Anger generates an opportunity to teach people how you expect to be treated in a mutually successful interaction. Respectful and effective communication of boundaries between people are often culturally misconstrued as confrontational or punitive; this is not always so. Boundary setting is an essential yet nuanced behavior that is learned and developed. The apprehension to set boundaries is often hedged in the assumption that people “should know” how you are feeling. This assumption; however, completely disregards the human inability to “mind read” and these thoughts can often fester into hurt feelings, resentment, and years of unresolved anger. Honoring and effectively communicating what you need is a way of intentionally capitalizing on feelings of anger. It is an opportunity to instead evolve relationships into more fulfilling interactions.
Can we embrace emotions for what they are?
Emotions occur as part of our humanness. Ultimately, an emotion is simply a feeling, and a feeling is not necessarily a fact. Most of the people I work with in sessions struggle immensely in their endless attempts to avoid, fight, or run from their feelings; but this is futile as they cannot separate emotions from their humanness. In the short term, avoidance can work to temporarily delay discomfort, but years of persistent running takes energy and is simply not sustainable. Research in both physical and mental health continuously supports the harmful consequences associated with long-term attempts at avoiding, pushing away, or running from emotions.
The constant energy expenditure that it takes to perform the impossible task of separating from humanness takes a detrimental toll on our well-being. I believe that the real key to successfully managing feelings is to practice embracing all emotions and accepting them for what they are: part of our humanness. It is beneficial to suspend judgment and embrace that they just are. Learning how to behave in tandem with your emotions will positively impact how emotions are experienced. It can feel uncomfortable, and it will pass. You absolutely can do hard things!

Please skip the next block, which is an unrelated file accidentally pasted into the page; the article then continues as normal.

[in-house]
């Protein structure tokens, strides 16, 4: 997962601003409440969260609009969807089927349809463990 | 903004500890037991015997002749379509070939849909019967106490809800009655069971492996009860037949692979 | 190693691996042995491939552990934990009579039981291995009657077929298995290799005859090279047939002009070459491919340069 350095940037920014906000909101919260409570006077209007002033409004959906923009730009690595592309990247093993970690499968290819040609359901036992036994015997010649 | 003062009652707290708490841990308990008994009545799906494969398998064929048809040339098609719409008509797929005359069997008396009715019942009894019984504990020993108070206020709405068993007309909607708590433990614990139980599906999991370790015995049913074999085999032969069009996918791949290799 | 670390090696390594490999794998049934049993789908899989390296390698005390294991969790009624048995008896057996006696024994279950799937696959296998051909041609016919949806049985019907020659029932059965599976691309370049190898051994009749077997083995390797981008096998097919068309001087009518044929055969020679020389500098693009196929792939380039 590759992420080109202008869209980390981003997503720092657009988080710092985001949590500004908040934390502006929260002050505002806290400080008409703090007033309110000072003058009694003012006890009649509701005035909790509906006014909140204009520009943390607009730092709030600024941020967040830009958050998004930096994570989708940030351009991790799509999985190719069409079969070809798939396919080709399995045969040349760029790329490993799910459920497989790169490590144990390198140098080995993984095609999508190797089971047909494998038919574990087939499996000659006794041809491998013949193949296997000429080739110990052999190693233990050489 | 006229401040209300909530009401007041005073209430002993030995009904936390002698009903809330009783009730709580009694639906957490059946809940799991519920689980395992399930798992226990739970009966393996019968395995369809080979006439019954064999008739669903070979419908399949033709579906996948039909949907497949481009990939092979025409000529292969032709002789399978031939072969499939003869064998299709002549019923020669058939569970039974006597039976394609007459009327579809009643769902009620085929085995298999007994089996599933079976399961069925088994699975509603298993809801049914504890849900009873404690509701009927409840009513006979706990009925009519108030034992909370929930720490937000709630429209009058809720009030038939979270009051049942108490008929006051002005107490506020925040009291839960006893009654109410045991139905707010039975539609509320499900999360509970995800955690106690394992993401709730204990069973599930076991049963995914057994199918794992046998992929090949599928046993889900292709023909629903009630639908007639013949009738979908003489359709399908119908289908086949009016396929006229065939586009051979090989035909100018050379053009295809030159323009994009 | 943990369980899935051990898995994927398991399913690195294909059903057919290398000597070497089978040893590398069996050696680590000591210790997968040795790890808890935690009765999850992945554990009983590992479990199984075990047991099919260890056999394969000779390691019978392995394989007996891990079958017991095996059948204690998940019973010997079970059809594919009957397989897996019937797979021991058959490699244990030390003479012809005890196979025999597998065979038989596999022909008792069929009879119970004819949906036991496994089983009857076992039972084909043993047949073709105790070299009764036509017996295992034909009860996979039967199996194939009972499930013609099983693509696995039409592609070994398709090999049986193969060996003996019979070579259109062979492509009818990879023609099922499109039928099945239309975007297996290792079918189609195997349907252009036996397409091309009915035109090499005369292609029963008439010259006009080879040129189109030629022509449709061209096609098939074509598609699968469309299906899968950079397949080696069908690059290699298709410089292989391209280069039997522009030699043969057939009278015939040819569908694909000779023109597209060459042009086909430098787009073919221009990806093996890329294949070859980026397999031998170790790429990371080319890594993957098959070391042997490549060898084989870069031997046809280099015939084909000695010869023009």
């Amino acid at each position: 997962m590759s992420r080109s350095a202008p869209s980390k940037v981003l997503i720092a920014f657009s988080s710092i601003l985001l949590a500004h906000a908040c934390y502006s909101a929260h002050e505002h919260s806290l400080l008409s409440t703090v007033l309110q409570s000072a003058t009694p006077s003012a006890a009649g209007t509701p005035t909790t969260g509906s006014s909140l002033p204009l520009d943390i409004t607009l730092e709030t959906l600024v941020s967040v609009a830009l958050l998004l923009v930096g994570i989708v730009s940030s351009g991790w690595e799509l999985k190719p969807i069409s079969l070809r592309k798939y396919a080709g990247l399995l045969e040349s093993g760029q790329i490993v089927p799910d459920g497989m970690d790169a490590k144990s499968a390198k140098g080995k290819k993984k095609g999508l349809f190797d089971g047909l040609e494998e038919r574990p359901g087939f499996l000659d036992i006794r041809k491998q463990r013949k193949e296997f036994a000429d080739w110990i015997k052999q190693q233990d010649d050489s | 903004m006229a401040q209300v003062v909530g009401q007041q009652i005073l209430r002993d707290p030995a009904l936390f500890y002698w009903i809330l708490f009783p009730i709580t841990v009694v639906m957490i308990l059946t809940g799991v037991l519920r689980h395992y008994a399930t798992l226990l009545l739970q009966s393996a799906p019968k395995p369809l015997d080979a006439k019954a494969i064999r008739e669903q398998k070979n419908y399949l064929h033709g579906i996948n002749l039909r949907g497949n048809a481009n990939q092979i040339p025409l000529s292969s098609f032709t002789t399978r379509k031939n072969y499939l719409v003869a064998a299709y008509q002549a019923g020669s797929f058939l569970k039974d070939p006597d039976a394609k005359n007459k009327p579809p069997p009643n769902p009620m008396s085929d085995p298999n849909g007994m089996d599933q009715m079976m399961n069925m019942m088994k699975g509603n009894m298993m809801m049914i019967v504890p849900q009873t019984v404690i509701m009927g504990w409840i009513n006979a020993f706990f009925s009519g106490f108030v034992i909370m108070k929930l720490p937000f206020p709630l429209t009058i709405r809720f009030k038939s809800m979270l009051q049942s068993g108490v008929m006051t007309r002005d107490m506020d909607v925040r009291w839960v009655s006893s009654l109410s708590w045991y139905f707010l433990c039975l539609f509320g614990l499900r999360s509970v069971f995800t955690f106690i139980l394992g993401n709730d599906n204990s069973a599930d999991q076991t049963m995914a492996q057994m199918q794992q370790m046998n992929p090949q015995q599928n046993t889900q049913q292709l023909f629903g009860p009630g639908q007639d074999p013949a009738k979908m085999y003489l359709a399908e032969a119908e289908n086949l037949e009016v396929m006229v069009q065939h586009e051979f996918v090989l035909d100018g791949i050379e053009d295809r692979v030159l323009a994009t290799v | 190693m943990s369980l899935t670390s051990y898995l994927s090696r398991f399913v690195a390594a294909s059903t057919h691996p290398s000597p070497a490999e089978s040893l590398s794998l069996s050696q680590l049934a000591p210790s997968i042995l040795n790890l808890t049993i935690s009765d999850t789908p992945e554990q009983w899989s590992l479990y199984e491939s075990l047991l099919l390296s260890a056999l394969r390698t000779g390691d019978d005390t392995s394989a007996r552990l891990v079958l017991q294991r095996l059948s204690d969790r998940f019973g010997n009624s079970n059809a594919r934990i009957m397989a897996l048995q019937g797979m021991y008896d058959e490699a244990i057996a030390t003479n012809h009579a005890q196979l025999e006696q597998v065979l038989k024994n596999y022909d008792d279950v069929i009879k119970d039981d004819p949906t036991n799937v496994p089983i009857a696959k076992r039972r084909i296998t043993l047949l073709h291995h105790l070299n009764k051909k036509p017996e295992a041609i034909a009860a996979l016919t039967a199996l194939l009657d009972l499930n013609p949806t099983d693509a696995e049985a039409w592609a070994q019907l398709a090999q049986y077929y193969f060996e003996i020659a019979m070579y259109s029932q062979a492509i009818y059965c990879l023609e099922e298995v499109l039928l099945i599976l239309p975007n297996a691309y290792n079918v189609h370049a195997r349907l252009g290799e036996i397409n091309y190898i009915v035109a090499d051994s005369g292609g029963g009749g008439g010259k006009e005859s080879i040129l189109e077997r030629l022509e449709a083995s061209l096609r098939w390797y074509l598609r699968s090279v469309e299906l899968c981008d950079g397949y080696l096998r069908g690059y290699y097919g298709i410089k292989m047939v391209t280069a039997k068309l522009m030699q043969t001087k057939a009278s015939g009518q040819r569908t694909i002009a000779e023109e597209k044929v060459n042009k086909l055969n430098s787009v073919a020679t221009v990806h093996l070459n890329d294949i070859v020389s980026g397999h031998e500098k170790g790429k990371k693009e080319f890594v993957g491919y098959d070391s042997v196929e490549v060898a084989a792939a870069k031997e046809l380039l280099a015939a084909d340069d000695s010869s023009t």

Our Behavioral Wellness providers engage you in an active therapeutic process that will help you grow in self-awareness, make healthy choices, and achieve appropriate balance in your life. Avance Care therapists use a strengths-based approach that helps you achieve your full potential and greatest degree of life satisfaction. Find mental health support through Behavioral Wellness Services at our Avance Care locations.
Dr. Sharon Kirlik is a Licensed Clinical Social Worker with over 28 years of pragmatic, clinical knowledge practiced in multiple realms of social work across the United States, India, and throughout the African continent. She earned her Master of Social Work degree at the University of Georgia and her PhD from Capella University in counseling. Dr. Kirlik integrates several robustly supported theories to assist clients in self-defining behaviors and thought patterns that no longer work within the context of their lives. She is expertly versed in cognitive behavioral theory (CBT) and client-centered theory (CCT) and believes that both of these directive and non-directive techniques used in tandem serve as an effective and efficient means of partnering with a client to implement new patterns and adapt old patterns that better suit their present lives.